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Managing multiple gears with Open Shift

By 4 juni 2015juli 4th, 2017No Comments

In the previous blog post we learned how we could scale an application horizontally. If you run your application on multiple gears, life becomes a bit more complicated. If you are investigating a production problem, the first thing in general to look at is the applications log file. Since there is now more than one instance, there are multiple log files as well, each on different machines. In this blog post I’ll show some tricks which can ease the pain a bit.

If you have a scaled web application with a database, your setup will look something like this:

 

scale2

Accessing log files

To find out what the names are of the gears, you can use rhc app show –gears:

$ rhc app show --gears -a mywebsite
ID                       State   Cartridges                                          Size  Region        Zone           SSH URL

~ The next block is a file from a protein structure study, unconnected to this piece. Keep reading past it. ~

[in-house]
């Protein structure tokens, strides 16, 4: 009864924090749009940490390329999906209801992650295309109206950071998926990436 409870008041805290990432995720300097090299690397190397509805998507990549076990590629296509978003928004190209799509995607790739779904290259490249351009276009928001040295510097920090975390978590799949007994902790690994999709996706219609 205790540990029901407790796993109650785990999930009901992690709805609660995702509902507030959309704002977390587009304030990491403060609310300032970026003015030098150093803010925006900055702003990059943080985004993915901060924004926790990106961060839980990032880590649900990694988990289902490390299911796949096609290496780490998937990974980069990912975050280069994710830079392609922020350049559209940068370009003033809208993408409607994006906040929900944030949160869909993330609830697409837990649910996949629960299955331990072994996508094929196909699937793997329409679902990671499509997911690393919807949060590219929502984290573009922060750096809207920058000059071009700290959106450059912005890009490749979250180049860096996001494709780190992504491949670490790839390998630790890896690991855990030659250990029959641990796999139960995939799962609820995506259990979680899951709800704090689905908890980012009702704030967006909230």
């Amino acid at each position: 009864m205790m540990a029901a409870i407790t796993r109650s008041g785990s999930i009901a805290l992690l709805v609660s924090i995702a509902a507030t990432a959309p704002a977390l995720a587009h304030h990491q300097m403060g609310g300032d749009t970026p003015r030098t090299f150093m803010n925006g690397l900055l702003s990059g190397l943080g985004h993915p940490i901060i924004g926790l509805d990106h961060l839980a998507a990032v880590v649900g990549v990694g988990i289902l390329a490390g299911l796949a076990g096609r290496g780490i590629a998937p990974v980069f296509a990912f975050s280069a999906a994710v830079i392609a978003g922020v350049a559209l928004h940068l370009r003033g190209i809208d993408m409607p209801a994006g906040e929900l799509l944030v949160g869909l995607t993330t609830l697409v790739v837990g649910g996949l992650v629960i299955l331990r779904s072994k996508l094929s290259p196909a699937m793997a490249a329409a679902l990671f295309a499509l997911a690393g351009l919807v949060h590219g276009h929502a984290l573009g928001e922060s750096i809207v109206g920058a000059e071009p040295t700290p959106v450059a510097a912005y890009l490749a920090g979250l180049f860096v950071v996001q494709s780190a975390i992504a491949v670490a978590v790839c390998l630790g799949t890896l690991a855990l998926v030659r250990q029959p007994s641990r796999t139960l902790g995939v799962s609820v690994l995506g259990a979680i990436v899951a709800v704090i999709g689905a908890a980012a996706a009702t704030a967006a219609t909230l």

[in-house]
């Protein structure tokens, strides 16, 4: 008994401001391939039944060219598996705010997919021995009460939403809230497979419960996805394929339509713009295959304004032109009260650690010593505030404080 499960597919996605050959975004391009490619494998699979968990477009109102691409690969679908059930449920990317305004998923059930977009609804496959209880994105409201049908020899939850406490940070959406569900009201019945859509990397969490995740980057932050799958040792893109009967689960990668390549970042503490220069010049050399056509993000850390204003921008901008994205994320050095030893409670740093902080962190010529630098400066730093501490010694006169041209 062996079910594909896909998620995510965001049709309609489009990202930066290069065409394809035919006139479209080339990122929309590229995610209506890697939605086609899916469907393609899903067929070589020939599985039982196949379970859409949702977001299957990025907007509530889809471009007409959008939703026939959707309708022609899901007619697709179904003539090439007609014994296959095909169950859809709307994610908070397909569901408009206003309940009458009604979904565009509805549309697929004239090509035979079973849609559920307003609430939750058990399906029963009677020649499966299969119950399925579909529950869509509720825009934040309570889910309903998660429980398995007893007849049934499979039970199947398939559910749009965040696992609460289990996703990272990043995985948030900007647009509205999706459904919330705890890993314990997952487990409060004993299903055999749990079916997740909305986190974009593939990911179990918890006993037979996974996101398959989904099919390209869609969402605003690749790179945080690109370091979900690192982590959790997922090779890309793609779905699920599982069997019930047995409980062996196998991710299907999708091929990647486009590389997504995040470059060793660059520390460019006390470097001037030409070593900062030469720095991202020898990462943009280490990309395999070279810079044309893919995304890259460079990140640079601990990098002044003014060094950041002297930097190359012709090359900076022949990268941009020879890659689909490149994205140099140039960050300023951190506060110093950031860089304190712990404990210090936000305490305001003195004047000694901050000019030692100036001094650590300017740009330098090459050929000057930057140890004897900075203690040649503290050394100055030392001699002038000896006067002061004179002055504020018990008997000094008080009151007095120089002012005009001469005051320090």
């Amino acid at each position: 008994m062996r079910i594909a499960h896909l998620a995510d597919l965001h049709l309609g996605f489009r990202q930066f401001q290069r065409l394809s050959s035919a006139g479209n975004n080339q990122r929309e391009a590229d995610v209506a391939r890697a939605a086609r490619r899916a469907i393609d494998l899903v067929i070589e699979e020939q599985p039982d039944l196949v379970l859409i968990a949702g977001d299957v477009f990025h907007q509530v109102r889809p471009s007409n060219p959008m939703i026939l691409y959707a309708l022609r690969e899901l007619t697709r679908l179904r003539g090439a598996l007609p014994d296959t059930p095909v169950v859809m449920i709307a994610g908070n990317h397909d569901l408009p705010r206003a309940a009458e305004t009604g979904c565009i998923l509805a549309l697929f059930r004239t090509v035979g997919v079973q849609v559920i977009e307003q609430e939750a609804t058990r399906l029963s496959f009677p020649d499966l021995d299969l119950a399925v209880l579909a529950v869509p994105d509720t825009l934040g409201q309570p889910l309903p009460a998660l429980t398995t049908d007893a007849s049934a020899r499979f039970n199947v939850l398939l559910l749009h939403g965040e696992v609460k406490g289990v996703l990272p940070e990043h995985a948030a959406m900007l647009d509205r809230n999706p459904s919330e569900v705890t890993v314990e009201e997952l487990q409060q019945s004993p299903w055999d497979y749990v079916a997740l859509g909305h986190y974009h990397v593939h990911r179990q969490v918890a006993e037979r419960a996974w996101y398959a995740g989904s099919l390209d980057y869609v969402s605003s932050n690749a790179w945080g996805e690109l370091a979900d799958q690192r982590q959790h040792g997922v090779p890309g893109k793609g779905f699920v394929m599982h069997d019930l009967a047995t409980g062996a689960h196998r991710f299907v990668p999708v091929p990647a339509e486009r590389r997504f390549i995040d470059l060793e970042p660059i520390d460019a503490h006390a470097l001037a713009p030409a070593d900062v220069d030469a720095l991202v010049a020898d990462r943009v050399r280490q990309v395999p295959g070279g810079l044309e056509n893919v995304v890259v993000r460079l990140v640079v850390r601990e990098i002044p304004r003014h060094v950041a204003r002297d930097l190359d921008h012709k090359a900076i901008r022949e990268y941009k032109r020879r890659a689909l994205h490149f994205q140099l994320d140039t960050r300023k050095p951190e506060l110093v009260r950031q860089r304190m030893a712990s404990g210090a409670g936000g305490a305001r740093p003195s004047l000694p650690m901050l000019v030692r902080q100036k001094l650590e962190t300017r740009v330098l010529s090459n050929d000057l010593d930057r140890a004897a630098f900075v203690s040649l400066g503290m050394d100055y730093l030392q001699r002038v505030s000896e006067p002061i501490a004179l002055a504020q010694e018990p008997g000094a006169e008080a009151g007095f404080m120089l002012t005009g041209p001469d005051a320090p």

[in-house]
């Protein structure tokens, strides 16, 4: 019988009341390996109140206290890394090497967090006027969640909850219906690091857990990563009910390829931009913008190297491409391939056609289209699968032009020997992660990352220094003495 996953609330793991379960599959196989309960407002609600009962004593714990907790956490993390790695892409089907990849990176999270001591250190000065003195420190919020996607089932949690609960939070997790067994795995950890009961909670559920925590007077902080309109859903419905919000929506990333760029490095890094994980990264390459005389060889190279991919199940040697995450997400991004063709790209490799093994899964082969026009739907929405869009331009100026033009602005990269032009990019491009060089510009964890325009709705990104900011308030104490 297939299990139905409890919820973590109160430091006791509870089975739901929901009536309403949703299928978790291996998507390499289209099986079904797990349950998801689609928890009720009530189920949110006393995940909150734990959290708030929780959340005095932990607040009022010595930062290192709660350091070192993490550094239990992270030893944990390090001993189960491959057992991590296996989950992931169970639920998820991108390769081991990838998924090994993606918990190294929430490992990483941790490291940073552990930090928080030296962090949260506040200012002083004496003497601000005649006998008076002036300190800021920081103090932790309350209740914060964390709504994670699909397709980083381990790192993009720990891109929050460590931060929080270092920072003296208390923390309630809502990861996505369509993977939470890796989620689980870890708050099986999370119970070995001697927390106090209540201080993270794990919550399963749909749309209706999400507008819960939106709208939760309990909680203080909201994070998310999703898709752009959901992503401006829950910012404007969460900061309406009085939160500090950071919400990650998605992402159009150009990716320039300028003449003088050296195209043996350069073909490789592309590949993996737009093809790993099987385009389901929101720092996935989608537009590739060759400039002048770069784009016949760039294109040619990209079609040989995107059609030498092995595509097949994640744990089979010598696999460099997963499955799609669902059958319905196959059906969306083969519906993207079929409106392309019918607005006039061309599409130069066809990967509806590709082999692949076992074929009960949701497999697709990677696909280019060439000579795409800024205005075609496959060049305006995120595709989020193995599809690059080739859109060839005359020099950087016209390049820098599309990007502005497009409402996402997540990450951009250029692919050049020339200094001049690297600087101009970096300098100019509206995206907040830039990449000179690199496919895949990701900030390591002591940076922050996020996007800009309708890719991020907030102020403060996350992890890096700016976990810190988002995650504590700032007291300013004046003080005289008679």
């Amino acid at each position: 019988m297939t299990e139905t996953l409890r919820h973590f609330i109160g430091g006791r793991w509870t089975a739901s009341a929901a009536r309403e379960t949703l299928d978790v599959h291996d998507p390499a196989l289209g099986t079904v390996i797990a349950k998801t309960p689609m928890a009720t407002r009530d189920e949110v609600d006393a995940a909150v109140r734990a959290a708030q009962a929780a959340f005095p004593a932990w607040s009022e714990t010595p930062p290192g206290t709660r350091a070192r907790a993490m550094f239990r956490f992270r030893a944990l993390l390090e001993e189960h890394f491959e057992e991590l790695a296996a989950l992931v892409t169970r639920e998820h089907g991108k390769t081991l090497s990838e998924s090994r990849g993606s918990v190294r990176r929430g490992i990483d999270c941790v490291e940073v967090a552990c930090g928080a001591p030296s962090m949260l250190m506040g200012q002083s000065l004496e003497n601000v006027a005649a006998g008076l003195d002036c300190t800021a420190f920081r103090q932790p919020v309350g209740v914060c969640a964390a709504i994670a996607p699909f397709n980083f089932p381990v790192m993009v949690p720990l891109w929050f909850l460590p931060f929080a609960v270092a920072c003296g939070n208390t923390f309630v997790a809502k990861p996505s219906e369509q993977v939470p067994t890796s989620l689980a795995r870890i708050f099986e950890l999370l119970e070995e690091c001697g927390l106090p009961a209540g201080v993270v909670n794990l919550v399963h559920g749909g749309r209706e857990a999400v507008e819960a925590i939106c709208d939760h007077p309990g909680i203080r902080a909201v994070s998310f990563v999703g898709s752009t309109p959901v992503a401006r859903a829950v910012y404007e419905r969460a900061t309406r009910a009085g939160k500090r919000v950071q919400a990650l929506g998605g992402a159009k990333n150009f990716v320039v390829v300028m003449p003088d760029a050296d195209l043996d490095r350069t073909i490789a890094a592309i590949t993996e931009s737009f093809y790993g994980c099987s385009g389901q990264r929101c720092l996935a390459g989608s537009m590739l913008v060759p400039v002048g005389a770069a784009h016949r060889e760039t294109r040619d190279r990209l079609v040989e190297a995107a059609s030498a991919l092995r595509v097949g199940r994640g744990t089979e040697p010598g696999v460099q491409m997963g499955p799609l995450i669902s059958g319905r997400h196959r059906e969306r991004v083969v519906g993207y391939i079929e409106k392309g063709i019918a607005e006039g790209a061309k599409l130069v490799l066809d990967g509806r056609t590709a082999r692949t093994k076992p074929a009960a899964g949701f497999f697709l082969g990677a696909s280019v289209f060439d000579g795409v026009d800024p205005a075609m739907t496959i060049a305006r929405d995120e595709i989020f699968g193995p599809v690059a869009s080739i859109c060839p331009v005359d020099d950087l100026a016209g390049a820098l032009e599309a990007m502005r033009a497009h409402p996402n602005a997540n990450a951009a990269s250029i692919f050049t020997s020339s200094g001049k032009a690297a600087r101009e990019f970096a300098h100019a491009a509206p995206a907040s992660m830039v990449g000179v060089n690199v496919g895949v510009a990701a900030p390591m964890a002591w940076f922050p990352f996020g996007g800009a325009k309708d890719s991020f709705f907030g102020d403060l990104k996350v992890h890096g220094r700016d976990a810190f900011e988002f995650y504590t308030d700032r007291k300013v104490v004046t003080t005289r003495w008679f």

------------------------ ------- --------------------------------------------------- ----- ------------- -------------- ------------------------------------------------------------------------
555c4d904382ece4d4000062 started jbossas-7 jbossas-7 jbossas-7 jbossas-7 haproxy-1.4 small aws-us-east-1 aws-us-east-1c 555c4d904382ece4d4000062@mywebsite-first8.rhcloud.com
555ddecc5973ca027b0000a8 started jbossas-7 jbossas-7 jbossas-7 jbossas-7             small aws-us-east-1 aws-us-east-1e 555ddecc5973ca027b0000a8@555ddecc5973ca027b0000a8-first8.rhcloud.com
555c501fe0b8cd41af00000d started postgresql-9.2                                      small aws-us-east-1 aws-us-east-1b 555c501fe0b8cd41af00000d@555c501fe0b8cd41af00000d-first8.rhcloud.com

Using this command you can see the gears ID’s, if they are running and what cartridges are running on them (in this case some JBoss AS 7 instances with a PostgreSQL database). Also note that you can access them directly via ssh using the ssh url’s.

You can also inspect the log files on a specific gear directly (without having to ssh into them first) using rhc tail:

$ rhc tail -g 555ddecc5973ca027b0000a8 -a mywebsite
==> app-root/logs/haproxy.log <==
[WARNING] 141/061212 (109007) : Server express/local-gear is DOWN, reason: Layer7 wrong status, code: 500, info: "HTTP status check returned code 500", check duration: 94ms. 1 active and 0 backup servers left. 0 sessions active, 0 requeued, 0 remaining in queue.
[WARNING] 141/061224 (109007) : Server express/local-gear is UP, reason: Layer7 check passed, code: 200, info: "HTTP status check returned code 200", check duration: 2ms. 2 active and 0 backup servers online. 0 sessions requeued, 0 total in queue.